Before he started his spending freeze, Silber spent as he would normally. He just wrote it down, without judgment. The judgment came when he was looking for spending that could easily be cut. He discovered he was spending a whopping $60 per day on things that he arguably did not need or did not need to spend so much on. That caught his attention. But was the money really “wasted”? Silber thinks he was overspending, but he’s honest enough to say there were things he missed when he cut the budget to the bone. Going out for sandwiches or coffee was a big one. Because although he could prepare similar food at home, the experience wasn’t the same. And he missed the experience. But during the month of no unnecessary spending, Silber was dealing only in cash. And parting with dollar bills felt a lot more real to him than signing a charge slip. He and his wife brown-bagged it or ate at home.

Thoughts That Count

The spending freeze also made him more aware of what can seem like a cash exchange going on during the holidays. (Ever seen people exchange cards containing gift cards? I have. And wondered if they should have just traded $50 bills instead. Or whether somebody just swapped a $50 card for a $20 card and now feels undervalued.)

Not only did Silber want to skip the malls, the spending and the guessing what would please someone, he wanted to find a more meaningful gift. In 2007, he wrote letters to the people on his list, “about what I thought made them awesome.” Many still carry those letters. “The cost was time,” he said, “and I was willing to spend the time.” Another way he’s tried to convey thoughtfulness: wishing friends a happy “half-birthday.” (Many didn’t know they were having one and were extra-pleased to know someone was thinking of them).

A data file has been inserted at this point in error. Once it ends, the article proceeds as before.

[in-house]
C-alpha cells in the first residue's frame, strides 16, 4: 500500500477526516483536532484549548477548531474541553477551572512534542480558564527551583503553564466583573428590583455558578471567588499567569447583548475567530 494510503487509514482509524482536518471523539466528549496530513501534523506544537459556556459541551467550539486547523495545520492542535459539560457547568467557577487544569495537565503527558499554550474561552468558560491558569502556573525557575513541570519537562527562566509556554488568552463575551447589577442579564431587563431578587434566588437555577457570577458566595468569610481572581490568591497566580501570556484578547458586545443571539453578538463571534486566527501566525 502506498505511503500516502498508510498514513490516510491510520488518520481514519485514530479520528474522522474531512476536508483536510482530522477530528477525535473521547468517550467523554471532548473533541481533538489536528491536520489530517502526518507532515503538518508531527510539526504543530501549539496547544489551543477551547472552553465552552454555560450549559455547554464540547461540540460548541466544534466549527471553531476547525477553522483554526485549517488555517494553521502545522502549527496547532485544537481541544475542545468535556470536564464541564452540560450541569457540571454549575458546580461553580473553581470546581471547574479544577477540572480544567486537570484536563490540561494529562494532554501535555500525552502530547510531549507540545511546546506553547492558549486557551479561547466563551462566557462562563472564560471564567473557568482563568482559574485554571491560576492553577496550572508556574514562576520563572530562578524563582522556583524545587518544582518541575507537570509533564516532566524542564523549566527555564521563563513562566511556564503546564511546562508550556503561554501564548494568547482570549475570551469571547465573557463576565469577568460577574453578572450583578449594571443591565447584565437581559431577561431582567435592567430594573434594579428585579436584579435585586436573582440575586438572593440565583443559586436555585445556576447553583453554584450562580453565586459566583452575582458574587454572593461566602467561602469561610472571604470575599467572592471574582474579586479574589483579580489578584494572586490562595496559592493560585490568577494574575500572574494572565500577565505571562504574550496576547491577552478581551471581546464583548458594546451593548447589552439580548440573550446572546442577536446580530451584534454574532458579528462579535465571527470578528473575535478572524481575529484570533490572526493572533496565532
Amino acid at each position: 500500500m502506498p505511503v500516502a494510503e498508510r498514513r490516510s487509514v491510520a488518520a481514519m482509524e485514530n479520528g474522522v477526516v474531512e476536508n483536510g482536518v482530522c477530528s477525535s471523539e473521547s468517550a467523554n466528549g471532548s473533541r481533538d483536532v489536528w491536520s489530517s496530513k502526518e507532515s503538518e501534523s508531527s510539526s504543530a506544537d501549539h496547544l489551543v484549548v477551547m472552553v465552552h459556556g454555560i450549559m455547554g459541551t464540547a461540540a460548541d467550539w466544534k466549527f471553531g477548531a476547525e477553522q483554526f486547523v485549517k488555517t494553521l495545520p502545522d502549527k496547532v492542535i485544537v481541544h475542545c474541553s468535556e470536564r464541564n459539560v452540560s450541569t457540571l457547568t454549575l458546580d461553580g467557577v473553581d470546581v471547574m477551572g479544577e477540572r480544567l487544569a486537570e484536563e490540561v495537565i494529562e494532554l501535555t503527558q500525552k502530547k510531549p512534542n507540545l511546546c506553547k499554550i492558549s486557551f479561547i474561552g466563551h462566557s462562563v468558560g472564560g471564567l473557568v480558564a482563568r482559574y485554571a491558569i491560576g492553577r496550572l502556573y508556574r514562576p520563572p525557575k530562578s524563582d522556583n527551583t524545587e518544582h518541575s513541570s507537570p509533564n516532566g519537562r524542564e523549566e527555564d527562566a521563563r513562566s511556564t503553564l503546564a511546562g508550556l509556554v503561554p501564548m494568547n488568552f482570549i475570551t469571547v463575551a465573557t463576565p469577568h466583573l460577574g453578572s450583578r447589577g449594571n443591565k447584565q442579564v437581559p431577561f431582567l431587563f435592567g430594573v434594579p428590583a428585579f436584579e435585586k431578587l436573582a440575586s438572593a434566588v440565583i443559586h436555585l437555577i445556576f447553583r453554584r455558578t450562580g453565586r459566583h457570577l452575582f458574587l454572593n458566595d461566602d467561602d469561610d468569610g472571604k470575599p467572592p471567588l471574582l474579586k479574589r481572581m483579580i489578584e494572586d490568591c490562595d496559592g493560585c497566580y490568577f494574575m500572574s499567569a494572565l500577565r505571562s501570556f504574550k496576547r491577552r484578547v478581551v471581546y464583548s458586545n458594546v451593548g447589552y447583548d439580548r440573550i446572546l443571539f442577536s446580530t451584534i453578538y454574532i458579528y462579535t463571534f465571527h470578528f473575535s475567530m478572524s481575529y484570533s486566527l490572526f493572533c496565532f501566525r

Another idea: picking out gifts that seem perfect for the recipient. They need not be expensive, but they do need to show that you know the recipient well and value the relationship. It doesn’t have to be a coupon book of promises to wash the car and change the litter box that somehow never gets redeemed.

Silber spends a bit more freely now, but he says the spending freeze changed how he looks at money — it’s a limited resource. He’s more careful, and he wants to get the maximum benefit from it. He asks for discounts, waits for sales and often vacations in the off-season.

If you’re looking for a less-extreme way to save for the holidays, he has five suggestions:

  1. First, know where your money is going. In other words, track your spending. It’s eye-opening, he said. “And ignorance is definitely not bliss.”
  2. Differentiate between wants and needs. (But understand that one person’s want may be another’s need. And one person’s need — fitness class, for example — might not be on someone else’s radar. Your list will be unique.)
  3. Try to get the most you can for the least amount of money. Spend wisely.
  4. Have a goal. (“I will spend less than X dollars a day for wants.”) Silber says he now spends about $20. That’s up from the $11 a day right after spending freeze, but far below pre-freeze levels.)
  5. Reward yourself for success. If your only reward is knowing you’ll have more to spend for the holidays, and that’s enough to keep you motivated, that’s fine. If, on the other hand, you’ve really missed your lattes, go ahead and indulge as a reward for all those days when you didn’t.

While developing a budget and keeping your spending in check is important, keep in mind that debt can also eat away at your funds, especially if it carries higher interest rates (like credit card debt). Building a get out of debt plan into your budget can help save you more over the longer term, and paying down your credit card debt can help build your credit. A higher score can also help you get lower interest rates on loans, which will save you money over time, too. You can pull your credit scores for free on Credit.com to see how your debt is affecting your credit, and to get a plan to help you get better credit.